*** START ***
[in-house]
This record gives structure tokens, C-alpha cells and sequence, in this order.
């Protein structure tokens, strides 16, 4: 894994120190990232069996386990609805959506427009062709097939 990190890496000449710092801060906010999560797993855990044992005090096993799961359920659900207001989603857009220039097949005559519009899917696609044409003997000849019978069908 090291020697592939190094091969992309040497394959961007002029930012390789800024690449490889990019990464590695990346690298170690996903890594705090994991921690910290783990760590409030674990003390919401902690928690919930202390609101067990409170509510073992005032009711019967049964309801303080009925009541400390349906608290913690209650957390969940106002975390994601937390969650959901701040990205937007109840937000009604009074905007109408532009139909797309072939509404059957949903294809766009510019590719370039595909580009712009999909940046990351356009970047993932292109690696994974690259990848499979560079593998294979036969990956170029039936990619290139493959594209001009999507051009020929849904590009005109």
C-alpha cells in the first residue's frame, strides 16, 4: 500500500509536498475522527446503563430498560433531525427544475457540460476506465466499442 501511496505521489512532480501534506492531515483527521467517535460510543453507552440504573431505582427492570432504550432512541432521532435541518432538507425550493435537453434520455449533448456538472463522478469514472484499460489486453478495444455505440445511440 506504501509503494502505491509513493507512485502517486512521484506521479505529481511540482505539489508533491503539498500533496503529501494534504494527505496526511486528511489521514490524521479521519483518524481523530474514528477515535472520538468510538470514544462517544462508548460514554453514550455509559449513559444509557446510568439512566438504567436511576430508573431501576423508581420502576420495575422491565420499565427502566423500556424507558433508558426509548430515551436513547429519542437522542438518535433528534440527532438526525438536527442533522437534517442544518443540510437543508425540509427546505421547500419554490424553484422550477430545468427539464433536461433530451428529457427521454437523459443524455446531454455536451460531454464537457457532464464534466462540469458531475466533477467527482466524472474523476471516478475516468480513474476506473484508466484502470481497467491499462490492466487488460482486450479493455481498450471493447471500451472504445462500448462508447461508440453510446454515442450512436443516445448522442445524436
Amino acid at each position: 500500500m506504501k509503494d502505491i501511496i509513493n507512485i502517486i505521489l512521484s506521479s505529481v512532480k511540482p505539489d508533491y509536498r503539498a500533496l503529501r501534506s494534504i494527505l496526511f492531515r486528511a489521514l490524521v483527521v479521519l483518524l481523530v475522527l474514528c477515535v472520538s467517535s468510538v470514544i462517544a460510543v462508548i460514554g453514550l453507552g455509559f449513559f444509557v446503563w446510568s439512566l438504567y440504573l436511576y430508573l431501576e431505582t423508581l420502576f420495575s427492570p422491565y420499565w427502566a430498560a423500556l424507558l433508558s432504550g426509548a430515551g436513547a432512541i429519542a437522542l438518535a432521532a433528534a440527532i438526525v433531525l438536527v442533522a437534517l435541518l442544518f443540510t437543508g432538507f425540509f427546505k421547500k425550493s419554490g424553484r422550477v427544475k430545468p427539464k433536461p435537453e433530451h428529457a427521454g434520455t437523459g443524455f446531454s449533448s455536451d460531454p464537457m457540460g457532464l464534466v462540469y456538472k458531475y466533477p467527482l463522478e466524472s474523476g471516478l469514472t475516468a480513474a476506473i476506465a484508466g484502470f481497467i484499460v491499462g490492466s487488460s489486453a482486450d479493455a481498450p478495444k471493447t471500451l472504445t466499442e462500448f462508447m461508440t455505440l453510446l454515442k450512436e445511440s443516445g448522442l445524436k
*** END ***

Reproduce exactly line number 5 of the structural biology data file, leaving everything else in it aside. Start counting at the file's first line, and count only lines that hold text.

Amino acid at each position: 500500500m506504501k509503494d502505491i501511496i509513493n507512485i502517486i505521489l512521484s506521479s505529481v512532480k511540482p505539489d508533491y509536498r503539498a500533496l503529501r501534506s494534504i494527505l496526511f492531515r486528511a489521514l490524521v483527521v479521519l483518524l481523530v475522527l474514528c477515535v472520538s467517535s468510538v470514544i462517544a460510543v462508548i460514554g453514550l453507552g455509559f449513559f444509557v446503563w446510568s439512566l438504567y440504573l436511576y430508573l431501576e431505582t423508581l420502576f420495575s427492570p422491565y420499565w427502566a430498560a423500556l424507558l433508558s432504550g426509548a430515551g436513547a432512541i429519542a437522542l438518535a432521532a433528534a440527532i438526525v433531525l438536527v442533522a437534517l435541518l442544518f443540510t437543508g432538507f425540509f427546505k421547500k425550493s419554490g424553484r422550477v427544475k430545468p427539464k433536461p435537453e433530451h428529457a427521454g434520455t437523459g443524455f446531454s449533448s455536451d460531454p464537457m457540460g457532464l464534466v462540469y456538472k458531475y466533477p467527482l463522478e466524472s474523476g471516478l469514472t475516468a480513474a476506473i476506465a484508466g484502470f481497467i484499460v491499462g490492466s487488460s489486453a482486450d479493455a481498450p478495444k471493447t471500451l472504445t466499442e462500448f462508447m461508440t455505440l453510446l454515442k450512436e445511440s443516445g448522442l445524436k